Basic Well Log Analysis
George Asquith, Texas Tech University, Lubbock, TX; Daniel Krygowski, The Discovery Group, Denver, CO; Rick Lewis, Schlumberger, Oklahoma City, OK
August 2, 2013
Denver (Golden), CO
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Goes up to $1850/$2050 after 7/1/2013. Includes course notes, refreshments and a copy of Basic Well Log Analysis by George Asquith and Daniel Krygowski, with Neil Hurley and Steve Henderson.
No refunds for cancellations after 7/1/2013.
Who Should Attend
Geologists, engineers and technicians who work with openhole logs and who want to understand the fundamentals of what the measurements are, what affects them, and how they are used to estimate the properties of interest in the subsurface. This basic course will be useful to new personnel in the oil and gas industry as well as to more experienced professionals that want a review.
By the end of the course, participants should be able to:
- Describe the acquisition process for both wireline and LWD measurements.
- Scan a well log to determine zones that potentially could be hydrocarbon productive, and to check for log quality.
- Convert formation and drilling fluid properties for temperature, and make other basic well log environmental corrections.
- Determine porosity using one or more logs.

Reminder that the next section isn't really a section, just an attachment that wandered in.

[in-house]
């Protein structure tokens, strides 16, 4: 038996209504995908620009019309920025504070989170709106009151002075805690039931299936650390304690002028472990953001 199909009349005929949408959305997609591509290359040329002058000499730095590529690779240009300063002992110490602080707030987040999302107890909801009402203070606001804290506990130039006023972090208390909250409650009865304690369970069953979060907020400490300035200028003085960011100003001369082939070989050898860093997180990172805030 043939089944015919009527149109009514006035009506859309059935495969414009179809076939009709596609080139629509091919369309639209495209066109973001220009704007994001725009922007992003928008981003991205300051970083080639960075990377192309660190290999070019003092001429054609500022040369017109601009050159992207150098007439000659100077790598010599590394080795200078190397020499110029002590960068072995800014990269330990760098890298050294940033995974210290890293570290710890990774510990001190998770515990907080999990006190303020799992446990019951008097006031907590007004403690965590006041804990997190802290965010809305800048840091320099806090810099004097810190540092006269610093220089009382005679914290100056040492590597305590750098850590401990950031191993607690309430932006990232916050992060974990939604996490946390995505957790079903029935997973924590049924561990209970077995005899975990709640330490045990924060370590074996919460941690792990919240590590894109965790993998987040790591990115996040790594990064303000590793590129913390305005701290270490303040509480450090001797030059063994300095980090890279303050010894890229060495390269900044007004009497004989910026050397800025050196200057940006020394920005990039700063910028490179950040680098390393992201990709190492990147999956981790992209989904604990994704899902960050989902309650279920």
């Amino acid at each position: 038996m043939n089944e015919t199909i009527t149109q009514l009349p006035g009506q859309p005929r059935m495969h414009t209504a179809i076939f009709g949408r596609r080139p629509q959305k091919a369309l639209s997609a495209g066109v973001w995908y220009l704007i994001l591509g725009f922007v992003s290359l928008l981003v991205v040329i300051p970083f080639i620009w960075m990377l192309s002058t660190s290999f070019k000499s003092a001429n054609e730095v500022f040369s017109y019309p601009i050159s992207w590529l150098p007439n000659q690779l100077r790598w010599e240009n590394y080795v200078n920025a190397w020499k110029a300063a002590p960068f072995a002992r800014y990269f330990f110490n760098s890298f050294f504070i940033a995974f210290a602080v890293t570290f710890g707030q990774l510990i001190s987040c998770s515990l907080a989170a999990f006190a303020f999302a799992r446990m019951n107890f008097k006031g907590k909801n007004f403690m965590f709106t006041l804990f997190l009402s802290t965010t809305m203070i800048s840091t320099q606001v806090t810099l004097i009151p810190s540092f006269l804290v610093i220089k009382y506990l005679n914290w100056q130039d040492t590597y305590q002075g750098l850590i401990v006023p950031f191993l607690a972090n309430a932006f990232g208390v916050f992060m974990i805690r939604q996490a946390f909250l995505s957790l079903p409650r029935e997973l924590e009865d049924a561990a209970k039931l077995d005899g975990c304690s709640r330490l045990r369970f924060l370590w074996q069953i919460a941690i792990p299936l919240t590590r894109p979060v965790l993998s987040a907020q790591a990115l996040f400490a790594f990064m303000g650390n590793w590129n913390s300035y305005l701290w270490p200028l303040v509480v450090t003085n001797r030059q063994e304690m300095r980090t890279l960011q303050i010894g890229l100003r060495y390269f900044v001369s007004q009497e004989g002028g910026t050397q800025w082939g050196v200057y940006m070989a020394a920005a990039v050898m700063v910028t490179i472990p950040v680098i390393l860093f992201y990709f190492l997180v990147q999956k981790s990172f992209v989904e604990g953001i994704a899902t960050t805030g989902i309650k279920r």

- Infer lithology from the logs, and know how the logs are affected by lithologic changes.
- Understand how the Archie parameters are obtained, so that together with log data, water saturation and hydrocarbon saturation can be derived.
- Understand how pattern recognition and graphical techniques can be used to determine computation parameters as well as properties of interest.
- Understand how to judge the reservoir and completion qualities of shale gas reservoirs using basic logging techniques and more advanced measurements, as well as the value of other measurement types in an integrated interpretation.
The course assumes no logging knowledge and seeks to establish an understanding of basic petrophysical measurements and interpretation techniques which can be applied to routine tasks, and upon which more complex and advanced information and interpretive techniques can be built.
- Uses a "hands-on" approach to basic openhole well log analysis and interpretation, where common sets of logs are used in ongoing exercises and final problems to illustrate complete and coherent interpretations.
- Focuses on the traditional interpretation targets of lithology, porosity, and fluid saturation, but also touches on other applications of the measurements.
- Introduces a variety of interpretation techniques: numerical to visual (pattern recognition), and the use of some older techniques in the context of the availability of newer, more extensive, data.
- Introduces the participants to the evaluation of shale gas reservoirs through the concepts of reservoir and completion quality, using common logging suites and more advanced measurements.
The course strives to provide a strong and coherent foundation for the understanding of other, specialized interpretation techniques involving well log data, which are not covered here.